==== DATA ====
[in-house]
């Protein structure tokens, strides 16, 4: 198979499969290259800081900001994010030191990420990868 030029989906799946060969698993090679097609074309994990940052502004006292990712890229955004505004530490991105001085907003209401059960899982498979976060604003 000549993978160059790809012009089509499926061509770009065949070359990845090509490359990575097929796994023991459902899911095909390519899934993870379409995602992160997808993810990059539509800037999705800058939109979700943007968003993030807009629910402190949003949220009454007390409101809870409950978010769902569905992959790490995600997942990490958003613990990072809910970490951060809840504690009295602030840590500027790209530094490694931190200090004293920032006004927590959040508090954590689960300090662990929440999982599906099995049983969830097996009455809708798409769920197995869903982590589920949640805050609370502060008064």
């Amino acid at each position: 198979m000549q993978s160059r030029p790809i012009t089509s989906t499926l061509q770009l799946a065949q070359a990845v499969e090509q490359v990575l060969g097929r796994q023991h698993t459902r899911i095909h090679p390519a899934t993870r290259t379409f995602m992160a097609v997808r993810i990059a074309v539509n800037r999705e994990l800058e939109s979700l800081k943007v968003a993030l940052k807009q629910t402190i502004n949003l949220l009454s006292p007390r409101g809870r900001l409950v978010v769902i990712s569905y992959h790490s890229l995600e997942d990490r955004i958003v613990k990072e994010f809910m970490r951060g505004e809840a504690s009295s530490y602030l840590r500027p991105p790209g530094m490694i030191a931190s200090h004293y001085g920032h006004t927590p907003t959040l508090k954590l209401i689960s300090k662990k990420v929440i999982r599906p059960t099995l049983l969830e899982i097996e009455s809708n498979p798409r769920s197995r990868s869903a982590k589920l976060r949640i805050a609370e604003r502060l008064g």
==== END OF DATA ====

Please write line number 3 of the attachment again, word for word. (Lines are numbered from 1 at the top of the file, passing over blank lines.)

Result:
């Amino acid at each position: 198979m000549q993978s160059r030029p790809i012009t089509s989906t499926l061509q770009l799946a065949q070359a990845v499969e090509q490359v990575l060969g097929r796994q023991h698993t459902r899911i095909h090679p390519a899934t993870r290259t379409f995602m992160a097609v997808r993810i990059a074309v539509n800037r999705e994990l800058e939109s979700l800081k943007v968003a993030l940052k807009q629910t402190i502004n949003l949220l009454s006292p007390r409101g809870r900001l409950v978010v769902i990712s569905y992959h790490s890229l995600e997942d990490r955004i958003v613990k990072e994010f809910m970490r951060g505004e809840a504690s009295s530490y602030l840590r500027p991105p790209g530094m490694i030191a931190s200090h004293y001085g920032h006004t927590p907003t959040l508090k954590l209401i689960s300090k662990k990420v929440i999982r599906p059960t099995l049983l969830e899982i097996e009455s809708n498979p798409r769920s197995r990868s869903a982590k589920l976060r949640i805050a609370e604003r502060l008064g």